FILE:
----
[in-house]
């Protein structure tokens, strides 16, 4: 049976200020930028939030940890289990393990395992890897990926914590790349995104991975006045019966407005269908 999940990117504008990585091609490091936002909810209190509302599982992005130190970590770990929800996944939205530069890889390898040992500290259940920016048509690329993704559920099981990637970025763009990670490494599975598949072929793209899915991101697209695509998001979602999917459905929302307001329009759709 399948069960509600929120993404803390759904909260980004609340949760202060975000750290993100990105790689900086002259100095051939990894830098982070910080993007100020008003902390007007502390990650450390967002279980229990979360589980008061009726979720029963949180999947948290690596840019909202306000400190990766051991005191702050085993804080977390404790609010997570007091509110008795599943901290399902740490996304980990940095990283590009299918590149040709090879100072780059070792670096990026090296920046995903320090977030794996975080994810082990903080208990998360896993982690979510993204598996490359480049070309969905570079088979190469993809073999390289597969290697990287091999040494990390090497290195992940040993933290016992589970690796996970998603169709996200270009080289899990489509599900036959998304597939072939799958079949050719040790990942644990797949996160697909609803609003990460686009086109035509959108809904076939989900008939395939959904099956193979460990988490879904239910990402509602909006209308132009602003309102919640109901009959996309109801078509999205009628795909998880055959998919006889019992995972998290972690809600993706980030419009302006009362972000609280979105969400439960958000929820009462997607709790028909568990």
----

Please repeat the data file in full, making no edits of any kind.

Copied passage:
[in-house]
């Protein structure tokens, strides 16, 4: 049976200020930028939030940890289990393990395992890897990926914590790349995104991975006045019966407005269908 999940990117504008990585091609490091936002909810209190509302599982992005130190970590770990929800996944939205530069890889390898040992500290259940920016048509690329993704559920099981990637970025763009990670490494599975598949072929793209899915991101697209695509998001979602999917459905929302307001329009759709 399948069960509600929120993404803390759904909260980004609340949760202060975000750290993100990105790689900086002259100095051939990894830098982070910080993007100020008003902390007007502390990650450390967002279980229990979360589980008061009726979720029963949180999947948290690596840019909202306000400190990766051991005191702050085993804080977390404790609010997570007091509110008795599943901290399902740490996304980990940095990283590009299918590149040709090879100072780059070792670096990026090296920046995903320090977030794996975080994810082990903080208990998360896993982690979510993204598996490359480049070309969905570079088979190469993809073999390289597969290697990287091999040494990390090497290195992940040993933290016992589970690796996970998603169709996200270009080289899990489509599900036959998304597939072939799958079949050719040790990942644990797949996160697909609803609003990460686009086109035509959108809904076939989900008939395939959904099956193979460990988490879904239910990402509602909006209308132009602003309102919640109901009959996309109801078509999205009628795909998880055959998919006889019992995972998290972690809600993706980030419009302006009362972000609280979105969400439960958000929820009462997607709790028909568990």